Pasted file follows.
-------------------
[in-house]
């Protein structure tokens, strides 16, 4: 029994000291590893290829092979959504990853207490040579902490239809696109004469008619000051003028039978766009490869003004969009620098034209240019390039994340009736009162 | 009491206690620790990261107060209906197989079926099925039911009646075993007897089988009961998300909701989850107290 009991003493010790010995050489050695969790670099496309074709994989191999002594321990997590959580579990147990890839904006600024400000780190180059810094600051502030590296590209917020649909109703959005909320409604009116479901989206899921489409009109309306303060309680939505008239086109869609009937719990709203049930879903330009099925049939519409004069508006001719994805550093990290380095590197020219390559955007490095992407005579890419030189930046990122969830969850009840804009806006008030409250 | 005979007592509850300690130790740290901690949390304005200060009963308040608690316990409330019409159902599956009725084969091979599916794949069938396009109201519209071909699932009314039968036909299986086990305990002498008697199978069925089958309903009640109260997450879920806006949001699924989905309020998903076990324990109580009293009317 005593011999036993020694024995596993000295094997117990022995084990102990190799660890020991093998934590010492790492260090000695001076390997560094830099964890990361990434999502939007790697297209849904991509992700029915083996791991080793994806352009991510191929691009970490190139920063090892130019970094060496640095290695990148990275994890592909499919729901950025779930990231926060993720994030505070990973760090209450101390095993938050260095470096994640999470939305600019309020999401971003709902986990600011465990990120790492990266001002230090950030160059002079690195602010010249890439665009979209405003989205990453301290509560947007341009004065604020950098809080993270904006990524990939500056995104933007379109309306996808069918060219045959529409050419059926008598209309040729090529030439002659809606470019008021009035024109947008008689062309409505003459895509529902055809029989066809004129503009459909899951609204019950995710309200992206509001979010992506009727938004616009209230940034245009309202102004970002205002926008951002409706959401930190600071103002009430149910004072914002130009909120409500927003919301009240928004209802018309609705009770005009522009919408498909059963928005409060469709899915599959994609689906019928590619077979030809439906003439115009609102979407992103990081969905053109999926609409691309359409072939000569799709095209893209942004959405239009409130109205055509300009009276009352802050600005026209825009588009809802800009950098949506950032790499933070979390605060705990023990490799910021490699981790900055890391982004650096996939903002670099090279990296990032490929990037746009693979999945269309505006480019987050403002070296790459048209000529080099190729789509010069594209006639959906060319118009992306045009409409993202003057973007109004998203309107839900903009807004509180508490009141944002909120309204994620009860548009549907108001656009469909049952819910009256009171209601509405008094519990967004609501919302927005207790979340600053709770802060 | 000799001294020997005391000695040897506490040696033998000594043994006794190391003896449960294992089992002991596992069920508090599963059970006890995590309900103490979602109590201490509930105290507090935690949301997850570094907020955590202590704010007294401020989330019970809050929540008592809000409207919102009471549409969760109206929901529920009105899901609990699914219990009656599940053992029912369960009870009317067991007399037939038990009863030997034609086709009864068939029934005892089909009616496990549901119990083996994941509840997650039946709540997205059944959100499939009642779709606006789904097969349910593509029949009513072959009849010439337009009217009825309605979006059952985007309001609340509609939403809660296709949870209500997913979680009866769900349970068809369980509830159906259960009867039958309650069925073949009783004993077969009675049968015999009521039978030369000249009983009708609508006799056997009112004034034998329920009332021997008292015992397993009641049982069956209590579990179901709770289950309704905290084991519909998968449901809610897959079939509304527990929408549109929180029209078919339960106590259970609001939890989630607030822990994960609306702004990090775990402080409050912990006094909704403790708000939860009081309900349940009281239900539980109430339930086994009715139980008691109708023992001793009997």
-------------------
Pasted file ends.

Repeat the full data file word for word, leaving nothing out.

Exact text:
[in-house]
């Protein structure tokens, strides 16, 4: 029994000291590893290829092979959504990853207490040579902490239809696109004469008619000051003028039978766009490869003004969009620098034209240019390039994340009736009162 | 009491206690620790990261107060209906197989079926099925039911009646075993007897089988009961998300909701989850107290 009991003493010790010995050489050695969790670099496309074709994989191999002594321990997590959580579990147990890839904006600024400000780190180059810094600051502030590296590209917020649909109703959005909320409604009116479901989206899921489409009109309306303060309680939505008239086109869609009937719990709203049930879903330009099925049939519409004069508006001719994805550093990290380095590197020219390559955007490095992407005579890419030189930046990122969830969850009840804009806006008030409250 | 005979007592509850300690130790740290901690949390304005200060009963308040608690316990409330019409159902599956009725084969091979599916794949069938396009109201519209071909699932009314039968036909299986086990305990002498008697199978069925089958309903009640109260997450879920806006949001699924989905309020998903076990324990109580009293009317 005593011999036993020694024995596993000295094997117990022995084990102990190799660890020991093998934590010492790492260090000695001076390997560094830099964890990361990434999502939007790697297209849904991509992700029915083996791991080793994806352009991510191929691009970490190139920063090892130019970094060496640095290695990148990275994890592909499919729901950025779930990231926060993720994030505070990973760090209450101390095993938050260095470096994640999470939305600019309020999401971003709902986990600011465990990120790492990266001002230090950030160059002079690195602010010249890439665009979209405003989205990453301290509560947007341009004065604020950098809080993270904006990524990939500056995104933007379109309306996808069918060219045959529409050419059926008598209309040729090529030439002659809606470019008021009035024109947008008689062309409505003459895509529902055809029989066809004129503009459909899951609204019950995710309200992206509001979010992506009727938004616009209230940034245009309202102004970002205002926008951002409706959401930190600071103002009430149910004072914002130009909120409500927003919301009240928004209802018309609705009770005009522009919408498909059963928005409060469709899915599959994609689906019928590619077979030809439906003439115009609102979407992103990081969905053109999926609409691309359409072939000569799709095209893209942004959405239009409130109205055509300009009276009352802050600005026209825009588009809802800009950098949506950032790499933070979390605060705990023990490799910021490699981790900055890391982004650096996939903002670099090279990296990032490929990037746009693979999945269309505006480019987050403002070296790459048209000529080099190729789509010069594209006639959906060319118009992306045009409409993202003057973007109004998203309107839900903009807004509180508490009141944002909120309204994620009860548009549907108001656009469909049952819910009256009171209601509405008094519990967004609501919302927005207790979340600053709770802060 | 000799001294020997005391000695040897506490040696033998000594043994006794190391003896449960294992089992002991596992069920508090599963059970006890995590309900103490979602109590201490509930105290507090935690949301997850570094907020955590202590704010007294401020989330019970809050929540008592809000409207919102009471549409969760109206929901529920009105899901609990699914219990009656599940053992029912369960009870009317067991007399037939038990009863030997034609086709009864068939029934005892089909009616496990549901119990083996994941509840997650039946709540997205059944959100499939009642779709606006789904097969349910593509029949009513072959009849010439337009009217009825309605979006059952985007309001609340509609939403809660296709949870209500997913979680009866769900349970068809369980509830159906259960009867039958309650069925073949009783004993077969009675049968015999009521039978030369000249009983009708609508006799056997009112004034034998329920009332021997008292015992397993009641049982069956209590579990179901709770289950309704905290084991519909998968449901809610897959079939509304527990929408549109929180029209078919339960106590259970609001939890989630607030822990994960609306702004990090775990402080409050912990006094909704403790708000939860009081309900349940009281239900539980109430339930086994009715139980008691109708023992001793009997």